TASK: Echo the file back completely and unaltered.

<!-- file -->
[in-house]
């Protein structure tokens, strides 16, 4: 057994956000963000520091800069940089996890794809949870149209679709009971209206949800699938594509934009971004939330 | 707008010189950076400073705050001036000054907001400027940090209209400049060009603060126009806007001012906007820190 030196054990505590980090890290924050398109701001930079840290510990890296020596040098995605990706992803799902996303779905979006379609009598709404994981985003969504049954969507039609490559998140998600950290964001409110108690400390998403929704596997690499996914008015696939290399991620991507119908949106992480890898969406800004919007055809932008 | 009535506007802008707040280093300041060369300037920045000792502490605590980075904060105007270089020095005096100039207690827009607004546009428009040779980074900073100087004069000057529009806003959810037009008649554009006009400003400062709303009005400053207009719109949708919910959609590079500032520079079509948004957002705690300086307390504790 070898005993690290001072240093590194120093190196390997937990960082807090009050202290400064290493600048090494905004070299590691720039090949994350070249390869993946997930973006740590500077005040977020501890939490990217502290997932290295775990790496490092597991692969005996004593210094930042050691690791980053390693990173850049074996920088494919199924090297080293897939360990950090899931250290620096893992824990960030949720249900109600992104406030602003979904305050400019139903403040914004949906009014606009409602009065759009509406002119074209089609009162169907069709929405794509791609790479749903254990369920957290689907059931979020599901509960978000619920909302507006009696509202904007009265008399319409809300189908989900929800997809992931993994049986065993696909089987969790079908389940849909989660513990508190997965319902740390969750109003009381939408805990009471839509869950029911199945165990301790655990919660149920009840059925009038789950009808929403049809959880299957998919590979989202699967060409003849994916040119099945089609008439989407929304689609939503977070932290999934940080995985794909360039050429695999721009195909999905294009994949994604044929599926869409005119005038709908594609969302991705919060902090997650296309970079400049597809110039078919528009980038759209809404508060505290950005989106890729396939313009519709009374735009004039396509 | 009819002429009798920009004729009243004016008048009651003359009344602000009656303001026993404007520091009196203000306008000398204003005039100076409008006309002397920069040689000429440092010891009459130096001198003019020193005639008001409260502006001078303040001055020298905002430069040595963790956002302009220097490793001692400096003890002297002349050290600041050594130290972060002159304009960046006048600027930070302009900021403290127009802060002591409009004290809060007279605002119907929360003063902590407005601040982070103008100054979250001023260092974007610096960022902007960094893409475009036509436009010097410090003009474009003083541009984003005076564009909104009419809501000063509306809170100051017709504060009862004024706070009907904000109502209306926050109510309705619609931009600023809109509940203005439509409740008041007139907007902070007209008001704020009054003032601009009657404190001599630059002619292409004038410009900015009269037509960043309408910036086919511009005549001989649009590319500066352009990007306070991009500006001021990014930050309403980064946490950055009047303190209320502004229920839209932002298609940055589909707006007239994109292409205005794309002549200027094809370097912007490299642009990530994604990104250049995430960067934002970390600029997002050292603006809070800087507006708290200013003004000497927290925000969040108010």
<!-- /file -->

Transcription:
[in-house]
């Protein structure tokens, strides 16, 4: 057994956000963000520091800069940089996890794809949870149209679709009971209206949800699938594509934009971004939330 | 707008010189950076400073705050001036000054907001400027940090209209400049060009603060126009806007001012906007820190 030196054990505590980090890290924050398109701001930079840290510990890296020596040098995605990706992803799902996303779905979006379609009598709404994981985003969504049954969507039609490559998140998600950290964001409110108690400390998403929704596997690499996914008015696939290399991620991507119908949106992480890898969406800004919007055809932008 | 009535506007802008707040280093300041060369300037920045000792502490605590980075904060105007270089020095005096100039207690827009607004546009428009040779980074900073100087004069000057529009806003959810037009008649554009006009400003400062709303009005400053207009719109949708919910959609590079500032520079079509948004957002705690300086307390504790 070898005993690290001072240093590194120093190196390997937990960082807090009050202290400064290493600048090494905004070299590691720039090949994350070249390869993946997930973006740590500077005040977020501890939490990217502290997932290295775990790496490092597991692969005996004593210094930042050691690791980053390693990173850049074996920088494919199924090297080293897939360990950090899931250290620096893992824990960030949720249900109600992104406030602003979904305050400019139903403040914004949906009014606009409602009065759009509406002119074209089609009162169907069709929405794509791609790479749903254990369920957290689907059931979020599901509960978000619920909302507006009696509202904007009265008399319409809300189908989900929800997809992931993994049986065993696909089987969790079908389940849909989660513990508190997965319902740390969750109003009381939408805990009471839509869950029911199945165990301790655990919660149920009840059925009038789950009808929403049809959880299957998919590979989202699967060409003849994916040119099945089609008439989407929304689609939503977070932290999934940080995985794909360039050429695999721009195909999905294009994949994604044929599926869409005119005038709908594609969302991705919060902090997650296309970079400049597809110039078919528009980038759209809404508060505290950005989106890729396939313009519709009374735009004039396509 | 009819002429009798920009004729009243004016008048009651003359009344602000009656303001026993404007520091009196203000306008000398204003005039100076409008006309002397920069040689000429440092010891009459130096001198003019020193005639008001409260502006001078303040001055020298905002430069040595963790956002302009220097490793001692400096003890002297002349050290600041050594130290972060002159304009960046006048600027930070302009900021403290127009802060002591409009004290809060007279605002119907929360003063902590407005601040982070103008100054979250001023260092974007610096960022902007960094893409475009036509436009010097410090003009474009003083541009984003005076564009909104009419809501000063509306809170100051017709504060009862004024706070009907904000109502209306926050109510309705619609931009600023809109509940203005439509409740008041007139907007902070007209008001704020009054003032601009009657404190001599630059002619292409004038410009900015009269037509960043309408910036086919511009005549001989649009590319500066352009990007306070991009500006001021990014930050309403980064946490950055009047303190209320502004229920839209932002298609940055589909707006007239994109292409205005794309002549200027094809370097912007490299642009990530994604990104250049995430960067934002970390600029997002050292603006809070800087507006708290200013003004000497927290925000969040108010």